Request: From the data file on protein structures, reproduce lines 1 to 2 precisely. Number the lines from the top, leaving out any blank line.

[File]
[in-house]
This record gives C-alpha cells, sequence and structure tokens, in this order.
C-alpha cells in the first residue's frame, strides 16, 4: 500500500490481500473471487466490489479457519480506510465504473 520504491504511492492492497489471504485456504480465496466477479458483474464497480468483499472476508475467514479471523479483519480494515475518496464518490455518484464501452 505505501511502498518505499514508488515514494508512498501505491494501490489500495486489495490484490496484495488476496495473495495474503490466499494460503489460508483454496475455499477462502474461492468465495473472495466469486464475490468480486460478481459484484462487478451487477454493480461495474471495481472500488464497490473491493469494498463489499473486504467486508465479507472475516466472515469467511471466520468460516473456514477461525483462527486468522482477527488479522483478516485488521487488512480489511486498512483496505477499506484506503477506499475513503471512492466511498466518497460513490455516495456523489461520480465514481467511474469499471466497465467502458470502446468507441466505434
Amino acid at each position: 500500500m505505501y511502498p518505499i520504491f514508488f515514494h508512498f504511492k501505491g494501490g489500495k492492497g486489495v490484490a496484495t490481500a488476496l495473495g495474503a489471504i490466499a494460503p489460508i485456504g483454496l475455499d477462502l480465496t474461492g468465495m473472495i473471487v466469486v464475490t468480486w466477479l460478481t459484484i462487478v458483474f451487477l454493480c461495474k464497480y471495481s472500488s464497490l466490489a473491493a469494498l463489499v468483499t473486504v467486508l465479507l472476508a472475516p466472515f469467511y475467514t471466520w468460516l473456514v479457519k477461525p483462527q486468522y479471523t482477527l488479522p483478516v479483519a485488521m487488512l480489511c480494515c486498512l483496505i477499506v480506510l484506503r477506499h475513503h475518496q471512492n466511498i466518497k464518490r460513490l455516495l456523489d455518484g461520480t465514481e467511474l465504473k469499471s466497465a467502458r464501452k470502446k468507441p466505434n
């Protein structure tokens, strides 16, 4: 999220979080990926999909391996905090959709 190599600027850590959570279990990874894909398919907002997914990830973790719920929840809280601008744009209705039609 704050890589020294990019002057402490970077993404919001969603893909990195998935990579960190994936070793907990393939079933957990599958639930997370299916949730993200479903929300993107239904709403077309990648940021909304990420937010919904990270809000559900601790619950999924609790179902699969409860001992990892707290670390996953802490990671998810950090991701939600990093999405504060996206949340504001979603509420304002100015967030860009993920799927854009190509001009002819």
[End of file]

[in-house]
This record gives C-alpha cells, sequence and structure tokens, in this order.